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  1.  28
    Rational Choice and Social Theory.Debra Satz & John Ferejohn - 1994 - Journal of Philosophy 91 (2):71-87.
  2. Democracy and Social Choice.Jules L. Coleman & John Ferejohn - 1986 - Ethics 97 (1):6-25.
  3. Rational Choice and Social Theory.Debra Satz & John Ferejohn - 1994 - Journal of Philosophy 91 (2):71-87.
  4.  10
    Unification, Universalism, and Rational Choice Theory.Debra Satz & John Ferejohn - 2017 - In Louis Putterman (ed.), The Rational Choice Controversy. Yale University Press. pp. 71-84.
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  5.  45
    Unification, Universalism, and Rational Choice Theory.John Ferejohn & Debra Satz - 1995 - Critical Review 9 (1-2):71-84.
    Green and Shapiro's critique of rational choice theory underestimates the value of unification and the necessity of universalism in science. The central place of intentionality in social life makes both unification and universalism feasible norms in social science. However, ?universalism? in social science may be partial, in that the independence hypothesis?that the causal mechanism governing action is context independent?may hold only locally in certain classes of choice domains.
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  6. Symposium on Explanations and Social Ontology 1: Rational Choice Theory and Social Explanation.John Ferejohn - 2002 - Economics and Philosophy 18 (2):211-234.
    In the Common Mind, Pettit argues that rational choice theory cannot provide genuine causal accounts of action. A genuine causal explanation of intentional action must track how people actually deliberate to arrive at action. And, deliberation is necessarily enculturated or situated “. . . we take human agents to reason their way to action, using the concepts that are available to them in the currency of their culture” (p. 220). When deciding how to act, “. . . people find their (...)
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  7.  59
    Pettit’s Republic.John Ferejohn - 2001 - The Monist 84 (1):77-97.
    In Republicanism: A Theory of Freedom and Government, Philip Pettit seeks to revive republicanism not only as a critical perspective on contemporary political life but as a guiding principle for the design of modern political institutions. His conception of republicanism sees it as aimed at securing a kind of liberty: freedom from domination, which he defines as dependence on the arbitrary will of another. Pettit contrasts his conception of liberty with the notion, traced to Hobbes, Bentham and “enlightenment” thinkers, of (...)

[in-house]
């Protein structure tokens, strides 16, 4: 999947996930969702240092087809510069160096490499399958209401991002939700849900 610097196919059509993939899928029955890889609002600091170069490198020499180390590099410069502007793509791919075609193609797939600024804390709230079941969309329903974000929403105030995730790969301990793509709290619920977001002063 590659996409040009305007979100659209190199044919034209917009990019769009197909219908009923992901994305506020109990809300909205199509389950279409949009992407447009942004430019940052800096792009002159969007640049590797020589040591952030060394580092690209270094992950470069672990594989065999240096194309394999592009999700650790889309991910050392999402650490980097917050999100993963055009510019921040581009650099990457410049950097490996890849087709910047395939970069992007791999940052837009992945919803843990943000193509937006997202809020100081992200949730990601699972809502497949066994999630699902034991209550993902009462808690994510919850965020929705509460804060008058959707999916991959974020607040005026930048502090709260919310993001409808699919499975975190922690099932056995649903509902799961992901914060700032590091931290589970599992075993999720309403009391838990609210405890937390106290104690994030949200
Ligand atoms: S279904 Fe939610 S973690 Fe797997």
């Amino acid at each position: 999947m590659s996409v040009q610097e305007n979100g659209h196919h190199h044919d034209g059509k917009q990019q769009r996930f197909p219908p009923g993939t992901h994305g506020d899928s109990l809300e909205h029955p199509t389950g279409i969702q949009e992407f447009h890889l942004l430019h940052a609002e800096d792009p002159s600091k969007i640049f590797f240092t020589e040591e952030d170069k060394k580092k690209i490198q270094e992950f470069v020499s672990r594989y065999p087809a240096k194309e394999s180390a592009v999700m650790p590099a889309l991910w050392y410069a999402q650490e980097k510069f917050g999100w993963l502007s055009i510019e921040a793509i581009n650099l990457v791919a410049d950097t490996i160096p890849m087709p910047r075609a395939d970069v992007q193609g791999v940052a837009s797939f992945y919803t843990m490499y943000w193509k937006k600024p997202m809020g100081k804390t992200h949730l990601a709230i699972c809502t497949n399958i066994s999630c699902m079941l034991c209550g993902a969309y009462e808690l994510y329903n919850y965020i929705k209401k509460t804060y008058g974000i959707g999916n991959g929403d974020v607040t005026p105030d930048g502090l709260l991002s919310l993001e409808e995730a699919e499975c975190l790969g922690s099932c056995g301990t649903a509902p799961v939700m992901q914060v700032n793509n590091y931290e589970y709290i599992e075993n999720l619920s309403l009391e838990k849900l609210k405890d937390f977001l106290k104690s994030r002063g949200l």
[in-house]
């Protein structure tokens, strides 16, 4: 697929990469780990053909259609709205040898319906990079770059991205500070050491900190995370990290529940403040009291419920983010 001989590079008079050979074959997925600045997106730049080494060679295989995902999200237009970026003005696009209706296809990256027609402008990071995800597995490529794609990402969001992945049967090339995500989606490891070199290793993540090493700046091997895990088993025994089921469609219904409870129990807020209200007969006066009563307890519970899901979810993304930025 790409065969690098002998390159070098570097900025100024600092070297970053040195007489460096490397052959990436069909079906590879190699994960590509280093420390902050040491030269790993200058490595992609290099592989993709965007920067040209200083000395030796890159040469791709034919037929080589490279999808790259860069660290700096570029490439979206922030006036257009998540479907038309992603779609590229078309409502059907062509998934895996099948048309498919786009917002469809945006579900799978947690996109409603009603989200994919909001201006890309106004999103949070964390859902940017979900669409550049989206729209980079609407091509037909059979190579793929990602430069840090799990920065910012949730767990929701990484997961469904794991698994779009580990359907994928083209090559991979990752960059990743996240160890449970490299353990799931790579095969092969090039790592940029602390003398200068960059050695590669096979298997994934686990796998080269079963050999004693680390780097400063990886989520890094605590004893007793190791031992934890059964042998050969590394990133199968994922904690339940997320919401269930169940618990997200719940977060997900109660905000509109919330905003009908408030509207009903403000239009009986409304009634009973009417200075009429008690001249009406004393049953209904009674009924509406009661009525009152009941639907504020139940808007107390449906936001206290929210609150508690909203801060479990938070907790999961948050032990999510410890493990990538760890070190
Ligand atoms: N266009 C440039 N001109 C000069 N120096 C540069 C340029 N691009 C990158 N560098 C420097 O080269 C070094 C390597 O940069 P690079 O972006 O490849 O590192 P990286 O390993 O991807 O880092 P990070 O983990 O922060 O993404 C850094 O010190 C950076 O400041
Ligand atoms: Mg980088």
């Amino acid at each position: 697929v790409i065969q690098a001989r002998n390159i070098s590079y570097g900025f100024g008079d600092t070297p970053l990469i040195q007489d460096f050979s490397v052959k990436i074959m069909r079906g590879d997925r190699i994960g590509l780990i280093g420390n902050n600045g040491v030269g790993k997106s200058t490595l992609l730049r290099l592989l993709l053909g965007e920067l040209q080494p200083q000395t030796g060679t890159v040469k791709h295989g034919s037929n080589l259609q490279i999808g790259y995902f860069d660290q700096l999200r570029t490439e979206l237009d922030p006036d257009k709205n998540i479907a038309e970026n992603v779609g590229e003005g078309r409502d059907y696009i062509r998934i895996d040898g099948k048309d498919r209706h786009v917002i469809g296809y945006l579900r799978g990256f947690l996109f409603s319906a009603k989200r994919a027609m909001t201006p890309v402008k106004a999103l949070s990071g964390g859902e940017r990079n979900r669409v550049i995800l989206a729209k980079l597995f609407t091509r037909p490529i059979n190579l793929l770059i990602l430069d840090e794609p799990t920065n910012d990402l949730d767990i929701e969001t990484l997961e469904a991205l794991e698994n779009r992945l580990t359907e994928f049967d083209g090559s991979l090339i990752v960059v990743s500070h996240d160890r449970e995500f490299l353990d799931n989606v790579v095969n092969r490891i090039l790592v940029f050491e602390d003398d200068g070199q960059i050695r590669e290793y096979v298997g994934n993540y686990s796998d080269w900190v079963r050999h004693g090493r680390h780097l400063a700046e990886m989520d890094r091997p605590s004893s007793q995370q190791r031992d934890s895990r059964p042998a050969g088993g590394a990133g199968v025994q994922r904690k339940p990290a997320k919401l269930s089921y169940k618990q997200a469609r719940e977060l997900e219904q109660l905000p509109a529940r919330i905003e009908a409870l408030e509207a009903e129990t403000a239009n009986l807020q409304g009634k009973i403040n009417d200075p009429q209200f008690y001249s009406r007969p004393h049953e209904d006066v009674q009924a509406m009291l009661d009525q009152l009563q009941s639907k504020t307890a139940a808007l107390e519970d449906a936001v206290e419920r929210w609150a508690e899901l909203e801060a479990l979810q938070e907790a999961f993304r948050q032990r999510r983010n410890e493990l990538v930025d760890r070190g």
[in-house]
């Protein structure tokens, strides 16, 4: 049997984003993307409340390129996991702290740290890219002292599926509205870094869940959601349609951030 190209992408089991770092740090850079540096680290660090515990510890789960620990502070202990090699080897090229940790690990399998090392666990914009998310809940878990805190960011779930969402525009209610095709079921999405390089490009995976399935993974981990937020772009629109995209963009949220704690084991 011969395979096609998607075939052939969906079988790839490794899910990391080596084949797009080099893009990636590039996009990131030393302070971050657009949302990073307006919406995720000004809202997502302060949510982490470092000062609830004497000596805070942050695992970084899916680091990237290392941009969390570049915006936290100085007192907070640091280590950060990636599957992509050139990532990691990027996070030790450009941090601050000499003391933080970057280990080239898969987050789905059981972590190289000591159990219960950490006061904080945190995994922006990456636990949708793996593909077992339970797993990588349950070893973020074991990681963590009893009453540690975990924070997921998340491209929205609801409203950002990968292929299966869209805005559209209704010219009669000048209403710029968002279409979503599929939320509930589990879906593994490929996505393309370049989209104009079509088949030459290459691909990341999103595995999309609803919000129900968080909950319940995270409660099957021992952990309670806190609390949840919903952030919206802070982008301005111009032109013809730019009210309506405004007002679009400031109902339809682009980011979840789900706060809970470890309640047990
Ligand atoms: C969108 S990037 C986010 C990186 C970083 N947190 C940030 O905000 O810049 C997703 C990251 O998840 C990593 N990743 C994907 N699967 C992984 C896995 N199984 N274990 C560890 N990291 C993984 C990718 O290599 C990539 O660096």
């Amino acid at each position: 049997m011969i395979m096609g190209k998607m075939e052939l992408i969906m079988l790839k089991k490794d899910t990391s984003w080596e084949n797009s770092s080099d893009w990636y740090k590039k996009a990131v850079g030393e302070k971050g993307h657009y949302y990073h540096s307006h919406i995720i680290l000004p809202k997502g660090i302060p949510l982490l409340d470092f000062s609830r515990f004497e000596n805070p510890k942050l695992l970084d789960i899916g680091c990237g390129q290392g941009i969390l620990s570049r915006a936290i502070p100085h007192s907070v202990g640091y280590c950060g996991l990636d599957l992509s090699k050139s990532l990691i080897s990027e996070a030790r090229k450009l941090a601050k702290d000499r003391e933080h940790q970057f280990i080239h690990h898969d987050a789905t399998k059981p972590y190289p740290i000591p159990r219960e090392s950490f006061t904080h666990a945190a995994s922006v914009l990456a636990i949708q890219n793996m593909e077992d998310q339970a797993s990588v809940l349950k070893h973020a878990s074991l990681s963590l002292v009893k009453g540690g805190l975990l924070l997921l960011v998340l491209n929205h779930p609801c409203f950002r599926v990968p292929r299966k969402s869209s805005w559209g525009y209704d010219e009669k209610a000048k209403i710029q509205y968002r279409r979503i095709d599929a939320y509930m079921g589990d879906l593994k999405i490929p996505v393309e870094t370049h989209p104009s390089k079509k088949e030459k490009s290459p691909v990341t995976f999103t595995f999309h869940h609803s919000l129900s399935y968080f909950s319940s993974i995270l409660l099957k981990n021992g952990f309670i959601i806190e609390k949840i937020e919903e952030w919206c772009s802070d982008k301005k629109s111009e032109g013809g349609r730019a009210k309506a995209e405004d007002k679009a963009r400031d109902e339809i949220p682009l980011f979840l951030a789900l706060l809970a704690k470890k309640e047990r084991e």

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  8. Conversability and Deliberation.John Ferejohn - 2007 - In Michael Smith, Robert Goodin & Geoffrey Geoffrey (eds.), Common Minds. Oxford University Press. pp. 121.
     
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  9. Commentary: Tolerant Institutions.John Ferejohn - 2008 - In Russel Hardin, Ingrid Crepell & Stephen Macedo (eds.), Toleration on Trial. Lexington Books. pp. 73.
  10.  1
    Pettit’s Republic.John Ferejohn - 2001 - The Monist 84 (1):77-97.
    In Republicanism: A Theory of Freedom and Government, Philip Pettit seeks to revive republicanism not only as a critical perspective on contemporary political life but as a guiding principle for the design of modern political institutions. His conception of republicanism sees it as aimed at securing a kind of liberty: freedom from domination, which he defines as dependence on the arbitrary will of another. Pettit contrasts his conception of liberty with the notion, traced to Hobbes, Bentham and “enlightenment” thinkers, of (...)
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  11. Steven Brams, "Game Theory and Politics". [REVIEW]John Ferejohn - 1977 - Theory and Decision 8 (4):413.
     
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  12.  3
    Two Views of the City: Republicanism and Law.John Ferejohn - 2013 - In Andreas Niederberger & Philipp Schink (eds.), Republican Democracy: Liberty, Law and Politics. Edinburgh University Press.
    Republicans have traditionally opposed democracy, arguing that rule by a majority is a form of despotic or lawless rule, and liberalism due to its emphasis on private goods over public projects and shared or public interests. Today, however, republicanism is associated with certain kinds of ‘democratic’ institutions and deliberative practices, whereas democracy is considered a means of assuring significant liberal protections for individual freedom. This chapter examines the link between republicanism and the nature of law. It describes at least two (...)
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